Malaysian Prime Minister Najib Razak addresses a news conference after talks with German Chancellor Angela Merkel at the chancellery in Berlin, Germany September 27, 2016. REUTERS/Hannibal Hanschke
Malaysian Prime Minister Najib Razak called for foreign intervention
to stop the "genocide" of Rohingya Muslims in Myanmar on Sunday, as he
joined thousands of Rohingya protesters in Kuala Lumpur.
Muslim-Majority Malaysia has been increasingly critical of Myanmar's
handling of violence and allegations of state abuses in northern
Rakhine state, which has driven hundreds of ethnic Rohingya to flee
across the borders to Bangladesh.
It described the violence as "ethnic cleansing" on Saturday.
Najib called on the United Nations, the International Criminal Court
and the Organisation of Islamic Cooperation to intervene.
"The world cannot just sit by and watch genocide taking place," he
told the crowd.
Najib's attendance came despite warnings from Myanmar that Malaysia
risked violating the Association of Southeast Asian Nations' (ASEAN)
principle of non-interference in other members' internal affairs.
In response, Najib said ASEAN, which agreed to declare itself a single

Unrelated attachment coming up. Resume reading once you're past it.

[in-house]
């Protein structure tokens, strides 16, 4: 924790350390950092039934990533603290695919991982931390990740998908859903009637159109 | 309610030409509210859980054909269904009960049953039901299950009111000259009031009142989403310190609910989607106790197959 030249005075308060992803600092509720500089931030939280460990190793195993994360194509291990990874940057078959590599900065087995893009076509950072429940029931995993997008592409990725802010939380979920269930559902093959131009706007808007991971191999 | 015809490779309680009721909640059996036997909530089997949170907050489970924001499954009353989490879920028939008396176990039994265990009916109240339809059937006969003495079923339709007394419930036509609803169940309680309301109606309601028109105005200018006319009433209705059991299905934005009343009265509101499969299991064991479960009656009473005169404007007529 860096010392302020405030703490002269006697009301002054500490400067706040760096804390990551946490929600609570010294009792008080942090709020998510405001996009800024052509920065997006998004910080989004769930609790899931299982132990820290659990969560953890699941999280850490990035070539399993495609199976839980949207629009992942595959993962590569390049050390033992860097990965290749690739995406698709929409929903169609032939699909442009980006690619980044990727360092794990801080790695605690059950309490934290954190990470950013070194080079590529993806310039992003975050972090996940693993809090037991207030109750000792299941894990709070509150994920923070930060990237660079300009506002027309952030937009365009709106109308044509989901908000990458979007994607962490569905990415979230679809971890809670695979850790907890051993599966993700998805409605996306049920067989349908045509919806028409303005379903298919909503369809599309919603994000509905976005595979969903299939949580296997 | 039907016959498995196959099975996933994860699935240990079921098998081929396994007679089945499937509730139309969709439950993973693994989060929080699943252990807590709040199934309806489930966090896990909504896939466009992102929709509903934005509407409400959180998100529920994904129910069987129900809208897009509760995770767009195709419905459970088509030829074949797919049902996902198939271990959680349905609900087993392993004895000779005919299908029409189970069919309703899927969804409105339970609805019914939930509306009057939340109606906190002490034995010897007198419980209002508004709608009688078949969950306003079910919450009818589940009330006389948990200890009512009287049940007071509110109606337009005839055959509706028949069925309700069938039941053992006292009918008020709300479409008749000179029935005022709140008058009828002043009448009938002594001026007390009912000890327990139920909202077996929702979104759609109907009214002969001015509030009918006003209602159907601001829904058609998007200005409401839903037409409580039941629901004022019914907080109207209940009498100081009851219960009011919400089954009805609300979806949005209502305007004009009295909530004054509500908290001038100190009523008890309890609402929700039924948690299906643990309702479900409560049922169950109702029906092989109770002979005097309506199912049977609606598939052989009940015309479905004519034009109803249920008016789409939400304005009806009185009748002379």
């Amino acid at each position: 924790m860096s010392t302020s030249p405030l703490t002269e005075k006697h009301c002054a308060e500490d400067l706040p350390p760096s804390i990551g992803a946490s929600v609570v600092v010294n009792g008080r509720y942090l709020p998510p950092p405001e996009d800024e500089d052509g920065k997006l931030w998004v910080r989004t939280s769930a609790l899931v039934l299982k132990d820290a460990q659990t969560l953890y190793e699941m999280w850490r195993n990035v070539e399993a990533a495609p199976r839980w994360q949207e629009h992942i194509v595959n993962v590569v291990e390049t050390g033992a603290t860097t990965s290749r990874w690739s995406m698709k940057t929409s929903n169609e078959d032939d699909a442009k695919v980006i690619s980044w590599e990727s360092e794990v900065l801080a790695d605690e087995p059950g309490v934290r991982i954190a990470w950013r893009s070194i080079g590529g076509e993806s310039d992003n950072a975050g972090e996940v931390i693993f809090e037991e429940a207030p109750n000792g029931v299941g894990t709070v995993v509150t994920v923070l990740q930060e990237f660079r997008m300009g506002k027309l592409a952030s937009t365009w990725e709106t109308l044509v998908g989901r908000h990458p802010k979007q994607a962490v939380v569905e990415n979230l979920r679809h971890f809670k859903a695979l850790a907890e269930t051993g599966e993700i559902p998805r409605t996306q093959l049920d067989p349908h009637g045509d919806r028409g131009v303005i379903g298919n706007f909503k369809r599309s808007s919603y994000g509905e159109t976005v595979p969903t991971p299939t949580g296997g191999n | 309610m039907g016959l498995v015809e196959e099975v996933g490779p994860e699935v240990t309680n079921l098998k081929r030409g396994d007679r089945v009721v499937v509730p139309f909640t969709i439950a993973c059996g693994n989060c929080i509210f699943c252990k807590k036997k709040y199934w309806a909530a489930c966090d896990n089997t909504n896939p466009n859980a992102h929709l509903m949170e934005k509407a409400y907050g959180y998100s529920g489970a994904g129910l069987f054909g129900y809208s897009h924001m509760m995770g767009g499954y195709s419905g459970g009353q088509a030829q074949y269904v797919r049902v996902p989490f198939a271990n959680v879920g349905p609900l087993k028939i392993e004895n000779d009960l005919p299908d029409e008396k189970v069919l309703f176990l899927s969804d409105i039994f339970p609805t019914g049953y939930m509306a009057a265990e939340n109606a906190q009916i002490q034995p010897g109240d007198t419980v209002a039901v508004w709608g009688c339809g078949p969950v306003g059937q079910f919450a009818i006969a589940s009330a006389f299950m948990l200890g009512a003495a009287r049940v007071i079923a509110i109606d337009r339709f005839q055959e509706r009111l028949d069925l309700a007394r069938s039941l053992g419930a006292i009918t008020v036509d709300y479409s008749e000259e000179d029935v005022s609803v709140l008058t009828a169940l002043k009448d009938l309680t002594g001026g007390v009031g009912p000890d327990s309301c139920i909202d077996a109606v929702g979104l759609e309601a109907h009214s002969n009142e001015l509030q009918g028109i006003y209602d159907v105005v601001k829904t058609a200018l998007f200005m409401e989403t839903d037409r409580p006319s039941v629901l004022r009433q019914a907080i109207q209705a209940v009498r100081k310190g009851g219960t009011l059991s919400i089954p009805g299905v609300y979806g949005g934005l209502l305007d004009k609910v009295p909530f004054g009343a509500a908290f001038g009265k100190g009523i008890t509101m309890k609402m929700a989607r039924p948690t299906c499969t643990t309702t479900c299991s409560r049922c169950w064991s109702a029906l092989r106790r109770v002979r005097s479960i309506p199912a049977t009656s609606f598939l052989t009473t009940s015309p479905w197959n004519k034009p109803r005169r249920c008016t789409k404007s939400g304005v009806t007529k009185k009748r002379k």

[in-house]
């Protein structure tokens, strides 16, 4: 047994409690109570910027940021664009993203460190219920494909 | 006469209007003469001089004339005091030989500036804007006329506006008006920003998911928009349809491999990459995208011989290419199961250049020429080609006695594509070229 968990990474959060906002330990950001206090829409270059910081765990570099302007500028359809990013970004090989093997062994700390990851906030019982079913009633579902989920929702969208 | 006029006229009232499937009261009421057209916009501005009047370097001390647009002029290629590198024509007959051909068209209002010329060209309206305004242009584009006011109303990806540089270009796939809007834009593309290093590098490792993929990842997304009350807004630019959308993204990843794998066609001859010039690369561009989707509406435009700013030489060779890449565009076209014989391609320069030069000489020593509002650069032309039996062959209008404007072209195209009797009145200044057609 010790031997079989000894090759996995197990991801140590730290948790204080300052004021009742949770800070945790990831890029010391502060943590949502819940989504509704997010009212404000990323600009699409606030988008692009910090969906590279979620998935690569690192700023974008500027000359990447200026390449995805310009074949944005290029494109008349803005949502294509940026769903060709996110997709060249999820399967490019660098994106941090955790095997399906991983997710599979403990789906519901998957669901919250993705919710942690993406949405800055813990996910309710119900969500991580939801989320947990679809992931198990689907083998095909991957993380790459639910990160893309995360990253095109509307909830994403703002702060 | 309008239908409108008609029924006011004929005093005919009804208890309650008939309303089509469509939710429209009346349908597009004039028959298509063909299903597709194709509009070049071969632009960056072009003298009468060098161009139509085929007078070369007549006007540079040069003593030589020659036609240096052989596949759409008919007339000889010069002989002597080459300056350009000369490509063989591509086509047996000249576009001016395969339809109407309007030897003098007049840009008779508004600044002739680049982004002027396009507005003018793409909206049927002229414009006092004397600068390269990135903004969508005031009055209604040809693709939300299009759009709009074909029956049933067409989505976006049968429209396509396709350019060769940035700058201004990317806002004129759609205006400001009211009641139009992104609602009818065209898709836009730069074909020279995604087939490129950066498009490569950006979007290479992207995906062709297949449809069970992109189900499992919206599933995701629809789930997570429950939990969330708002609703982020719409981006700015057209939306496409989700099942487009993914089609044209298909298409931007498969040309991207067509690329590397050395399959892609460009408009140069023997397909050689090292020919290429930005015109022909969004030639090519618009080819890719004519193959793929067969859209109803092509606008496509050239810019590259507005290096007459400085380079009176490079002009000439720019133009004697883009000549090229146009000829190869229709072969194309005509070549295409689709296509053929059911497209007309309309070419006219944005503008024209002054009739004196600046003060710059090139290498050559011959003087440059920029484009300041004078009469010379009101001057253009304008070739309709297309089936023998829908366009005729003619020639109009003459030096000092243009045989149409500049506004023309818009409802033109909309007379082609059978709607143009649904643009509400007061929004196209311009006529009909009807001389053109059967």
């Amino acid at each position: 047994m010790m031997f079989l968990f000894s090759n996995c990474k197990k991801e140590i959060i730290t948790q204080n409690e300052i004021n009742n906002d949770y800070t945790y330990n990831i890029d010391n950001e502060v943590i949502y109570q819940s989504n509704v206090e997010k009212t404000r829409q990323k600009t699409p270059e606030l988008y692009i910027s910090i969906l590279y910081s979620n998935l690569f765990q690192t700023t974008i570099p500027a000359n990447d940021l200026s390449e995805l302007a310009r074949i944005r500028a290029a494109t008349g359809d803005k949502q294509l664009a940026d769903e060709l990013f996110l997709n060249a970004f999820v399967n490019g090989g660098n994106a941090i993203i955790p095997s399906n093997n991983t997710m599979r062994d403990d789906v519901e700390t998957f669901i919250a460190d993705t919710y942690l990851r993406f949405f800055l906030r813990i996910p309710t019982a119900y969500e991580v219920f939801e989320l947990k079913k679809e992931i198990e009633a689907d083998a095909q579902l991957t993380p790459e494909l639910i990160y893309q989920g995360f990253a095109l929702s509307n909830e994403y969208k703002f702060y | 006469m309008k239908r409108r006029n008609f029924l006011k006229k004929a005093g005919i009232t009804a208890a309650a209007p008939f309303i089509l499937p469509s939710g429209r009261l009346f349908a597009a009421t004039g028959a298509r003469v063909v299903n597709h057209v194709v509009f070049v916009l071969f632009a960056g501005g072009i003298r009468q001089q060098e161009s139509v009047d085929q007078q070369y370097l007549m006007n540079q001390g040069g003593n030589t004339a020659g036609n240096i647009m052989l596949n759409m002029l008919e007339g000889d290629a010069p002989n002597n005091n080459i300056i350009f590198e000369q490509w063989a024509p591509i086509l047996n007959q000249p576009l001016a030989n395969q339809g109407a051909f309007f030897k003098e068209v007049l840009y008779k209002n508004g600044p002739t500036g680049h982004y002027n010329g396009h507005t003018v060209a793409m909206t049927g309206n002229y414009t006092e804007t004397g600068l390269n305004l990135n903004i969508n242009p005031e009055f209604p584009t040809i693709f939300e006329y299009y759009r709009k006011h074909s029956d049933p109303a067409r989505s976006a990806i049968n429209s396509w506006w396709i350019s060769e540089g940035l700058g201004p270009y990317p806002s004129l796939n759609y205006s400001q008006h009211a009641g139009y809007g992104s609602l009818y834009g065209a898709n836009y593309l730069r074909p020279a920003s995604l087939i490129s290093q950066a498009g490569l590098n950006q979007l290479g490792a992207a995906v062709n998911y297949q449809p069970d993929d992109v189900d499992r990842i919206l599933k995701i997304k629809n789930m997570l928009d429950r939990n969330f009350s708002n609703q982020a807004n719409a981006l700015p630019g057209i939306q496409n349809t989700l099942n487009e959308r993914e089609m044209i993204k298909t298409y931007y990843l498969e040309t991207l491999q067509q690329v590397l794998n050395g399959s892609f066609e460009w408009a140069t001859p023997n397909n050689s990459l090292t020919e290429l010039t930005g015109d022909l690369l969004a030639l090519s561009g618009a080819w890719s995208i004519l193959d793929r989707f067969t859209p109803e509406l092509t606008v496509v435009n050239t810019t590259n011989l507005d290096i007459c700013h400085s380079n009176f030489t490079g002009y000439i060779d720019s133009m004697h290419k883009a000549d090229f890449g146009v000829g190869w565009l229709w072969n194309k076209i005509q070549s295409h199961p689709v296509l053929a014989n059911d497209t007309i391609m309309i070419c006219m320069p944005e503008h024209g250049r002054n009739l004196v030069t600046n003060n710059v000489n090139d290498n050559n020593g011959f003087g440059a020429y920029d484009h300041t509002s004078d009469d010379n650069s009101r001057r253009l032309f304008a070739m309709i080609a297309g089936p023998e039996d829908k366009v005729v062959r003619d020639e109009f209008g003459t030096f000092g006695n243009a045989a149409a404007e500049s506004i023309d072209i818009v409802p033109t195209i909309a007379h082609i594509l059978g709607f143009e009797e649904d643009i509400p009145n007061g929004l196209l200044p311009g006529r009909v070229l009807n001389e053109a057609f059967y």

community last year, had also pledged in its charter to uphold basic
He also accused Myanmar leader and Nobel Peace Prize winner Aung San
Suu Kyi of inaction, saying that she had declared the Rohingya issue
off-limits during bilateral discussions.
"How can this be? We should be allowed to discuss everything," he said.
The gathering, organised by Najib's ruling United Malay National
Organisation (UMNO) and the Pan-Malaysian Islamic Party, attracted
around 10,000 people, mostly Rohingya.
Malaysia summoned Myanmar's ambassador last week to express concern
over the crackdown on Rohingya. It also cancelled the national soccer
team's friendly under-22 matches with Myanmar in protest.
Rohingya Society in Malaysia president Faisal Islam Muhammad Kassim
said he appreciated Malaysia's efforts to find a solution to the
"We want the Malaysian government to (send a) message to the Muslim
world and the Western countries, to pressure the Myanmar government to
solve this Rohingya issue," he said.
The violence in Myanmar is the most serious bloodshed in Rakhine since
communal clashes in 2012 that killed hundreds.
Persecution and poverty led thousands of Rohingya to flee Myanmar
following the violence between Buddhists and Muslims there four years
ago. Many of them were smuggled or trafficked to neighbouring
countries, mostly to Thailand and Malaysia.
Najib, who has been buffeted by graft allegations he denies, vowed on
Thursday to fight to the end for Malays and Islam, as he called on
UMNO to prepare for elections that are "coming soon".
(Reporting by Rozanna Latiff; Editing by Nick Macfie)
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